Miller RG, Mitchell JD, Lyon M, More DH. Riluzole for amyotrophic lateral sclerosis (ALS)/motor neuron disease (MND). Cochrane Libr. 2007;2:1-27.

Mitsumoto H, Bromberg M, Johnston W, Tandan R, Byock I, Lyon M, Miller RG, Appel SH, Benditt J, Bernat JL, Borasio GD, Carver AC, Clawson L, Del Bene ML, Kasarskis EJ, LeGrand SB, Mandler R, McCarthy J, Munsat T, Newman D, Sufit RL, Versenyi A. Promoting excellence in end-of-life care in ALS. Amyotroph Lateral Scler Other Motor Neuron Disord. 2005 Sep;6(3):145-54. PubMed External Web Site Policy

National Institute of Neurological Disorders and Stroke (NINDS). Amyotrophic lateral sclerosis (ALS) fact sheet. [internet]. Bethesda (MD): National Institute of Neurological Disorders and Stroke (NINDS), National Institutes of Health (NIH); 2013 Jun [6 p].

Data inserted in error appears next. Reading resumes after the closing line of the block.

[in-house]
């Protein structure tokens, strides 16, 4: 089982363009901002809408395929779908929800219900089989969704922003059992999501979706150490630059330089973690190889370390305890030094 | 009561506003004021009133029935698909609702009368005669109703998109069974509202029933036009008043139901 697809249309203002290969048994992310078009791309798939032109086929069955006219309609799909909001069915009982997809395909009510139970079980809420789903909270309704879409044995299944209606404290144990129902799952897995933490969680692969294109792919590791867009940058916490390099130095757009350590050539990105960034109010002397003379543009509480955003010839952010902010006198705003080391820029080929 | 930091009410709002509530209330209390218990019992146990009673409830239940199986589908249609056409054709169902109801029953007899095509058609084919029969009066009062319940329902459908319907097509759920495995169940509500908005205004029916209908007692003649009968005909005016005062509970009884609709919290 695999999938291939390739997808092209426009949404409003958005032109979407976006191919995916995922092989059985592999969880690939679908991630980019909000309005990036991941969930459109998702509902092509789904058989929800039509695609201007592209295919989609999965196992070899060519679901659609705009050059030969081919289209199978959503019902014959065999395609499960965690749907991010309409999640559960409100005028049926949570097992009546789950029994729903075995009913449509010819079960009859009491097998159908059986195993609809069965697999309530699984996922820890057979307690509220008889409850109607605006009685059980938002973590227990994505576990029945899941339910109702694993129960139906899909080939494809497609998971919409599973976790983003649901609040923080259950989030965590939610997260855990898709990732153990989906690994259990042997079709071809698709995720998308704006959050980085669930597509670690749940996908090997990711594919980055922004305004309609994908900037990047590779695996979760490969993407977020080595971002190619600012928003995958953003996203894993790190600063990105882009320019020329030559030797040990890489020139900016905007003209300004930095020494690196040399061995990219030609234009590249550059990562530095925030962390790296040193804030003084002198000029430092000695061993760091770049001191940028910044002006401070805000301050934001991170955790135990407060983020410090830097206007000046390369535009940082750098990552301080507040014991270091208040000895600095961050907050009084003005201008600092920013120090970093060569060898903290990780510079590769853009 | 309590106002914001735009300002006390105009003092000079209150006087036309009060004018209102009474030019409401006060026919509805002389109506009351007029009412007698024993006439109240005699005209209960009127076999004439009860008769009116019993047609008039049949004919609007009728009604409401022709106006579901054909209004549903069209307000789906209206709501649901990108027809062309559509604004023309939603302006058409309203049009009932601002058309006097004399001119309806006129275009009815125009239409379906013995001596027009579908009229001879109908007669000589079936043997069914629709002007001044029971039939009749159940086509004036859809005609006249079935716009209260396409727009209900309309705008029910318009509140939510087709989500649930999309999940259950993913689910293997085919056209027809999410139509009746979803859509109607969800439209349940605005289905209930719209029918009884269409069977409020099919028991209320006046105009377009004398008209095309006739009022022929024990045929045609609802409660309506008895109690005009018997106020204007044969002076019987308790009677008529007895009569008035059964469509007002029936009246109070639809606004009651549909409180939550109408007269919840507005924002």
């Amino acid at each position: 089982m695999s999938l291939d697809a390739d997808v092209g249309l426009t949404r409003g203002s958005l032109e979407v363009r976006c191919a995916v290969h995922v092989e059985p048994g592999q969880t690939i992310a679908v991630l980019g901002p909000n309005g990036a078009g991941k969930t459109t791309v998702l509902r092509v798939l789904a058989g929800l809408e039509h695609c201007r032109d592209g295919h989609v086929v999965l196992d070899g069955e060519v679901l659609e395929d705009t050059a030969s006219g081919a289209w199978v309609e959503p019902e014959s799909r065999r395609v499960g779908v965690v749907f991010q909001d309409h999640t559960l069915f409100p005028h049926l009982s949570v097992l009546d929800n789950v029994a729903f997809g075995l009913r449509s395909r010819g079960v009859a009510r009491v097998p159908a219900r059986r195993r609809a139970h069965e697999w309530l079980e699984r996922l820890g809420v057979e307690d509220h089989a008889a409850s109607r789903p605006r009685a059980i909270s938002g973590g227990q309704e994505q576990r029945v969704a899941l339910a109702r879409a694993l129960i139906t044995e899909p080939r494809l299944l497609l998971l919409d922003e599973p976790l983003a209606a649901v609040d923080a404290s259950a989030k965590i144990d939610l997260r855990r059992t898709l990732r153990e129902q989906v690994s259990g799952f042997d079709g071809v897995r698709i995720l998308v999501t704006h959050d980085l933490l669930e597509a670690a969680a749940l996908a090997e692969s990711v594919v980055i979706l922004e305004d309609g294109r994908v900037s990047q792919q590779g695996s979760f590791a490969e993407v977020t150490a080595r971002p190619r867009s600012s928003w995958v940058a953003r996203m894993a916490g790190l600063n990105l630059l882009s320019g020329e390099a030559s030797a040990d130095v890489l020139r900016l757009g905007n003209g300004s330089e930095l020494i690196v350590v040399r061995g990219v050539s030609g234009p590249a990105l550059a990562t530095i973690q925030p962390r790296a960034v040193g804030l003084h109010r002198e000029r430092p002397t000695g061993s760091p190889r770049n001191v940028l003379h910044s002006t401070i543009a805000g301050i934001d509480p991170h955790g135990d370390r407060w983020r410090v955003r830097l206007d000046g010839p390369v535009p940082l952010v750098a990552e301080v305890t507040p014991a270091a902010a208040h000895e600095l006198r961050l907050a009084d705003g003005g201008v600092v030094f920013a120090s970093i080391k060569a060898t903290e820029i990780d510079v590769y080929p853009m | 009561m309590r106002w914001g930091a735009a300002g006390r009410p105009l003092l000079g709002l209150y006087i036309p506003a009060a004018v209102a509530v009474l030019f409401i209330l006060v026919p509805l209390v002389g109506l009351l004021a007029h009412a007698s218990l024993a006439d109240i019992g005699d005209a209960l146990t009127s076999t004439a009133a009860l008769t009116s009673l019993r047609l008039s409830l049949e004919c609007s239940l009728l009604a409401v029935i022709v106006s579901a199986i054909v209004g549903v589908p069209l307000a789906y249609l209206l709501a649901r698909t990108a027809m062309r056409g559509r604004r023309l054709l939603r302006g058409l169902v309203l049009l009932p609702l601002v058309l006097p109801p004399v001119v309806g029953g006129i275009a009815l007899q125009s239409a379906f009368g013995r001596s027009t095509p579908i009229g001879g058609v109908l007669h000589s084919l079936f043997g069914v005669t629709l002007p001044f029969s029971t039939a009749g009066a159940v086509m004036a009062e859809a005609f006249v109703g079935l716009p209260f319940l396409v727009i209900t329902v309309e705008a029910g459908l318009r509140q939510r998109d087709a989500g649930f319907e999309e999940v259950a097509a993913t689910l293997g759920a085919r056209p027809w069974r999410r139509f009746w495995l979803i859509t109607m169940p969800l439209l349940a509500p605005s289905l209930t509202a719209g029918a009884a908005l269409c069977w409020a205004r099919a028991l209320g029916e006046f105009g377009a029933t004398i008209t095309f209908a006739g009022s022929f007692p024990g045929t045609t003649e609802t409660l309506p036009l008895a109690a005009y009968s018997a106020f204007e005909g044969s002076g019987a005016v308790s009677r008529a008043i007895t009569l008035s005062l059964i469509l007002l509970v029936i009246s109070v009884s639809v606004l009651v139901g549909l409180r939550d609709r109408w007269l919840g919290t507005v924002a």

Nolan MT, Kub J, Hughes MT, Terry PB, Astrow AB, Carbo CA, Thompson RE, Clawson L, Texeira K, Sulmasy DP. Family health care decision making and self-efficacy with patients with ALS at the end of life. Palliat Support Care. 2008 Sep;6(3):273-80. PubMed External Web Site Policy

Oliver D, Campbell C, Sykes N, Tallon C, Edwards A. Decision-making for gastrostomy and ventilatory support for people with motor neurone disease: variations across UK hospices. J Palliat Care. 2011;27(3):198-201. PubMed External Web Site Policy

Phukan J, Pender NP, Hardiman O. Cognitive impairment in amyotrophic lateral sclerosis. Lancet Neurol. 2007 Nov;6(11):994-1003. PubMed External Web Site Policy

Ringholz GM, Appel SH, Bradshaw M, Cooke NA, Mosnik DM, Schulz PE. Prevalence and patterns of cognitive impairment in sporadic ALS. Neurology. 2005 Aug 23;65(4):586-90. PubMed External Web Site Policy

Rubenstein LZ, Josephson KR. The epidemiology of falls and syncope. Clin Geriatr Med. 2002 May;18(2):141-58. PubMed External Web Site Policy

Spataro R, Ficano L, Piccoli F, La Bella V. Percutaneous endoscopic gastrostomy in amyotrophic lateral sclerosis: effect on survival. J Neurol Sci. 2011 May 15;304(1-2):44-8. PubMed External Web Site Policy